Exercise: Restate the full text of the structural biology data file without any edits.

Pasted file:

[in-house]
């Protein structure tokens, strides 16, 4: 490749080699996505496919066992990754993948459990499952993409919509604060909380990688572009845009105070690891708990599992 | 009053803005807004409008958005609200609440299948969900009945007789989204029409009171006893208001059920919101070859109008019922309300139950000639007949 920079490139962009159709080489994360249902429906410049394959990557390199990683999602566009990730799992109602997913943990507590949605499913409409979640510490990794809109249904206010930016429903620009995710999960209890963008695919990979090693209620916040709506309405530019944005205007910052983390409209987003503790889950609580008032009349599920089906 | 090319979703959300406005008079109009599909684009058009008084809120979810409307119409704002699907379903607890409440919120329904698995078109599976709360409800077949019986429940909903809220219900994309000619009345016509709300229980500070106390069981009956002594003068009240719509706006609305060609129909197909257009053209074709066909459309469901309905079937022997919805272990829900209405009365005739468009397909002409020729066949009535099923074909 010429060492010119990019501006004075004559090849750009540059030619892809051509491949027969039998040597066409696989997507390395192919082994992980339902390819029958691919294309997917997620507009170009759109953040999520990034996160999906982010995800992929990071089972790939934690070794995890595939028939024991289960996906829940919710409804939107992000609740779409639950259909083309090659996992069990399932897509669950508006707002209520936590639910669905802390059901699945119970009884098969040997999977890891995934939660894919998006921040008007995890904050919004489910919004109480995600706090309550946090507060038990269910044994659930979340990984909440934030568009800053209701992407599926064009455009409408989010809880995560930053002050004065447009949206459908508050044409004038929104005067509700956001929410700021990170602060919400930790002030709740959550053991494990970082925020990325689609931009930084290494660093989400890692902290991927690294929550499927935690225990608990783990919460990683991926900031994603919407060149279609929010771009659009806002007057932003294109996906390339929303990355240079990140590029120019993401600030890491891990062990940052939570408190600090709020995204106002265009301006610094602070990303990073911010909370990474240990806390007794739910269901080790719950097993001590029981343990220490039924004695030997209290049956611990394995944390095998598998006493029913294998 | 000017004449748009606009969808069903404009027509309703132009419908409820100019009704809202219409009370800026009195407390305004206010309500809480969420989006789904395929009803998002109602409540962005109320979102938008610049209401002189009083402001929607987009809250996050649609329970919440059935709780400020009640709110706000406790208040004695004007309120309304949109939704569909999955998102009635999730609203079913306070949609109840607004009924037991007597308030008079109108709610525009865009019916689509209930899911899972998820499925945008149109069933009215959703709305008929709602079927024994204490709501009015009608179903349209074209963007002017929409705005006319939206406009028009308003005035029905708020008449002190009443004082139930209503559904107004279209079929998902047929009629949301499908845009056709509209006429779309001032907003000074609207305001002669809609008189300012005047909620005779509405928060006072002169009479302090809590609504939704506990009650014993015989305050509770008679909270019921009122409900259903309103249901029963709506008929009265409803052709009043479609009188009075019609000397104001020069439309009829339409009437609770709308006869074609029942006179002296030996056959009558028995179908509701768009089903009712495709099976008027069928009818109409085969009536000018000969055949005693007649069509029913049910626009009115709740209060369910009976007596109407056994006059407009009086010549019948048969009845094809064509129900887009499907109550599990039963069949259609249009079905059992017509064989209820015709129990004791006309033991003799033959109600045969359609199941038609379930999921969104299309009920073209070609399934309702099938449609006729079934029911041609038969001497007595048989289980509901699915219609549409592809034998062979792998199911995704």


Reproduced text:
[in-house]
């Protein structure tokens, strides 16, 4: 490749080699996505496919066992990754993948459990499952993409919509604060909380990688572009845009105070690891708990599992 | 009053803005807004409008958005609200609440299948969900009945007789989204029409009171006893208001059920919101070859109008019922309300139950000639007949 920079490139962009159709080489994360249902429906410049394959990557390199990683999602566009990730799992109602997913943990507590949605499913409409979640510490990794809109249904206010930016429903620009995710999960209890963008695919990979090693209620916040709506309405530019944005205007910052983390409209987003503790889950609580008032009349599920089906 | 090319979703959300406005008079109009599909684009058009008084809120979810409307119409704002699907379903607890409440919120329904698995078109599976709360409800077949019986429940909903809220219900994309000619009345016509709300229980500070106390069981009956002594003068009240719509706006609305060609129909197909257009053209074709066909459309469901309905079937022997919805272990829900209405009365005739468009397909002409020729066949009535099923074909 010429060492010119990019501006004075004559090849750009540059030619892809051509491949027969039998040597066409696989997507390395192919082994992980339902390819029958691919294309997917997620507009170009759109953040999520990034996160999906982010995800992929990071089972790939934690070794995890595939028939024991289960996906829940919710409804939107992000609740779409639950259909083309090659996992069990399932897509669950508006707002209520936590639910669905802390059901699945119970009884098969040997999977890891995934939660894919998006921040008007995890904050919004489910919004109480995600706090309550946090507060038990269910044994659930979340990984909440934030568009800053209701992407599926064009455009409408989010809880995560930053002050004065447009949206459908508050044409004038929104005067509700956001929410700021990170602060919400930790002030709740959550053991494990970082925020990325689609931009930084290494660093989400890692902290991927690294929550499927935690225990608990783990919460990683991926900031994603919407060149279609929010771009659009806002007057932003294109996906390339929303990355240079990140590029120019993401600030890491891990062990940052939570408190600090709020995204106002265009301006610094602070990303990073911010909370990474240990806390007794739910269901080790719950097993001590029981343990220490039924004695030997209290049956611990394995944390095998598998006493029913294998 | 000017004449748009606009969808069903404009027509309703132009419908409820100019009704809202219409009370800026009195407390305004206010309500809480969420989006789904395929009803998002109602409540962005109320979102938008610049209401002189009083402001929607987009809250996050649609329970919440059935709780400020009640709110706000406790208040004695004007309120309304949109939704569909999955998102009635999730609203079913306070949609109840607004009924037991007597308030008079109108709610525009865009019916689509209930899911899972998820499925945008149109069933009215959703709305008929709602079927024994204490709501009015009608179903349209074209963007002017929409705005006319939206406009028009308003005035029905708020008449002190009443004082139930209503559904107004279209079929998902047929009629949301499908845009056709509209006429779309001032907003000074609207305001002669809609008189300012005047909620005779509405928060006072002169009479302090809590609504939704506990009650014993015989305050509770008679909270019921009122409900259903309103249901029963709506008929009265409803052709009043479609009188009075019609000397104001020069439309009829339409009437609770709308006869074609029942006179002296030996056959009558028995179908509701768009089903009712495709099976008027069928009818109409085969009536000018000969055949005693007649069509029913049910626009009115709740209060369910009976007596109407056994006059407009009086010549019948048969009845094809064509129900887009499907109550599990039963069949259609249009079905059992017509064989209820015709129990004791006309033991003799033959109600045969359609199941038609379930999921969104299309009920073209070609399934309702099938449609006729079934029911041609038969001497007595048989289980509901699915219609549409592809034998062979792998199911995704």